One curious thing about these LFSR's- each unique state will only occur *once* per run through the complete sequence. i.e. 012345678h will only occur once in the entire sequence before it repeats.

There is one major "gotcha" which brings us to seeding your random number generator so the results are even more random. Never load all 0's into an LFSR. Doing so will result in no random numbers being generated. 0 XOR 0 = 0. This is why you get (2^N)-1 unique states; the all 0's state is disallowed. Note that the LFSR, once it is set non-zero, can never get stuck at all 0's. It will repeat its sequence forever.

As for seeding it, I suggest this method. It seems to work very effectively.
Note I also initialize the 2600 at the same time by writing 000h to all zeropage addresses, and I set the SP to 0ffh.

init2600: ldx #000h ;start at byte 00000h in RAM

ir_loop:          txa
                  eor #03h      ;prevent XORing regs with themselves
                  and #03h      ;make sure all 4 regs get a chance at being
                  tay           ;seeded
                  lda 000h,x
                  eor rand0,y   ;xor is best for this since all bits have an
                  sta rand0,y   ;equal chance at being flipped.
                  eor lda #0    ;load #00h into RAM
                  sta 000h,x
                  txs           ;set stack to 0ffh at end of loop :-)
                  bne ir_loop
                  lda rand0
                  ora rand1
                  ora rand2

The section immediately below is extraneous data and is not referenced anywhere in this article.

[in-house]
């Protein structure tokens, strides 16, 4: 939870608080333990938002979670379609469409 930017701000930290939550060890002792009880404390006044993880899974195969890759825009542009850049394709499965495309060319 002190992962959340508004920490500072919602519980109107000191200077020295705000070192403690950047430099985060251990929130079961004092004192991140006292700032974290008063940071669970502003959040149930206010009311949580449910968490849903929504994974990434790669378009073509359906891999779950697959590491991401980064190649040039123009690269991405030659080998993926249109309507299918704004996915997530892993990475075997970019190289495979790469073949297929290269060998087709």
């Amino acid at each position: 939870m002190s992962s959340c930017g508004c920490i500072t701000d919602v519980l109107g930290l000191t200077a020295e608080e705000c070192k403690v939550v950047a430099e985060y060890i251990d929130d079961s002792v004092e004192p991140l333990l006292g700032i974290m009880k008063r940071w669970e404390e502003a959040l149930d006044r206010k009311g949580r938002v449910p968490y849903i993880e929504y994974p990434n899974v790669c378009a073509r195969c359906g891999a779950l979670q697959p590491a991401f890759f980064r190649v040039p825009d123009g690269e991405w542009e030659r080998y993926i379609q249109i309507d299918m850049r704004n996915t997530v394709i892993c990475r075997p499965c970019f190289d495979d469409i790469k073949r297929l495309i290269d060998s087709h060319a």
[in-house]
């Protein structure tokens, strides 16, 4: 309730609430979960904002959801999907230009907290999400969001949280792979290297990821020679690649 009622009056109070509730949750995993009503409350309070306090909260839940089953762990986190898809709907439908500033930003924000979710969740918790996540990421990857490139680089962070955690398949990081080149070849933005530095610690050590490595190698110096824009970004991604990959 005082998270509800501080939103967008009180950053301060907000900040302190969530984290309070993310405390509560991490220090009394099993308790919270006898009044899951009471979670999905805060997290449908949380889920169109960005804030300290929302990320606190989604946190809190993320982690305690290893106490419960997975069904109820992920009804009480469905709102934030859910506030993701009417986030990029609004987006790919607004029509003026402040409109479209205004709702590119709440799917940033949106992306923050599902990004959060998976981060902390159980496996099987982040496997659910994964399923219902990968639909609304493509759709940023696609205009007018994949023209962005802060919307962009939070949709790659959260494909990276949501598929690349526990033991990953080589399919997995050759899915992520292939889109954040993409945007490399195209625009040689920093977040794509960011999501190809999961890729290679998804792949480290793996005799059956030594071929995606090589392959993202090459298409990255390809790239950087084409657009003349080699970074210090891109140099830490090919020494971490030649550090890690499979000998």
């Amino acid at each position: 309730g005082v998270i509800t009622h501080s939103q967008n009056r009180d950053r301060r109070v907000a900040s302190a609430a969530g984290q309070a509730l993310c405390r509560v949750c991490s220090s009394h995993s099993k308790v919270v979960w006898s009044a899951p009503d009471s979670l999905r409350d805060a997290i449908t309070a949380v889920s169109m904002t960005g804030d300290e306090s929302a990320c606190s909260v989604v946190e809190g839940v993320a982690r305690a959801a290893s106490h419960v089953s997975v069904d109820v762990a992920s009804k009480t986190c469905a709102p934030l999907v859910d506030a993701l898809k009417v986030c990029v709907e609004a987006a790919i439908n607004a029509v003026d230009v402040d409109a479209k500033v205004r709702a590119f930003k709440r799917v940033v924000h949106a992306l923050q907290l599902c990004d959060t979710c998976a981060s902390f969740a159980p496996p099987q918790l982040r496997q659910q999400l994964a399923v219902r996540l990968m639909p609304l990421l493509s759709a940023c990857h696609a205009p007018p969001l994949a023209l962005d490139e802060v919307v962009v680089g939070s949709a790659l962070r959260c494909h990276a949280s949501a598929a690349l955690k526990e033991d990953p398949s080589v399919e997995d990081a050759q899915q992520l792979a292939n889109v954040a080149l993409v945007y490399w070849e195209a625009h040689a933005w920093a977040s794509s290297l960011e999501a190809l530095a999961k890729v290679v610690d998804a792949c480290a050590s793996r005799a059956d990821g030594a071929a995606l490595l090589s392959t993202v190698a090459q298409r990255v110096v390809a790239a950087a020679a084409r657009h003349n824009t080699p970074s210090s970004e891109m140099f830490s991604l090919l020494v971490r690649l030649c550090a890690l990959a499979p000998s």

ora rand3     ;check for 000000000h state. bad juju if so
                  bne no_prob
                  inc rand2     ;set rand2 to 001h.

no_prob: rts

Basically, the routine grabs whatever happens to be in the TIA regs, and in RAM and XORs it with the random # registers. Note that the eor #03h is very important, since it prevents the registers XORing themselves. This would set them to 00h. After it grabs what happens to be in RAM/TIA, it writes 00h to the location, and sets the stack. Since x will be 0ffh before the loop ends, we get a "free" way to set the stack. Cute, hunh. As a bonus, X will = 0 which may be useful on return from this routine.

After that, the random # register is checked for all 0's. This is of course the "bad" state, and must be avoided. Setting rand2 to 001h is good enough, because after 30 or so iterations (half a second of playing time) it is good and random again. The odds of this happening are vanishingly small, however, except maybe on an emulator (which may initalize RAM to all 000h Even so, the TIA addresses shouldn't all read 00h).

A very good example of an LFSR getting stuck at the all 0's state is Fraction Fever for Colecovision. Play it on ColEmDOS. The LFSR is never initialized on startup, and ColEmDOS initalizes all RAM to 000h. As a result, nothing is random, and all the platforms are the same :-).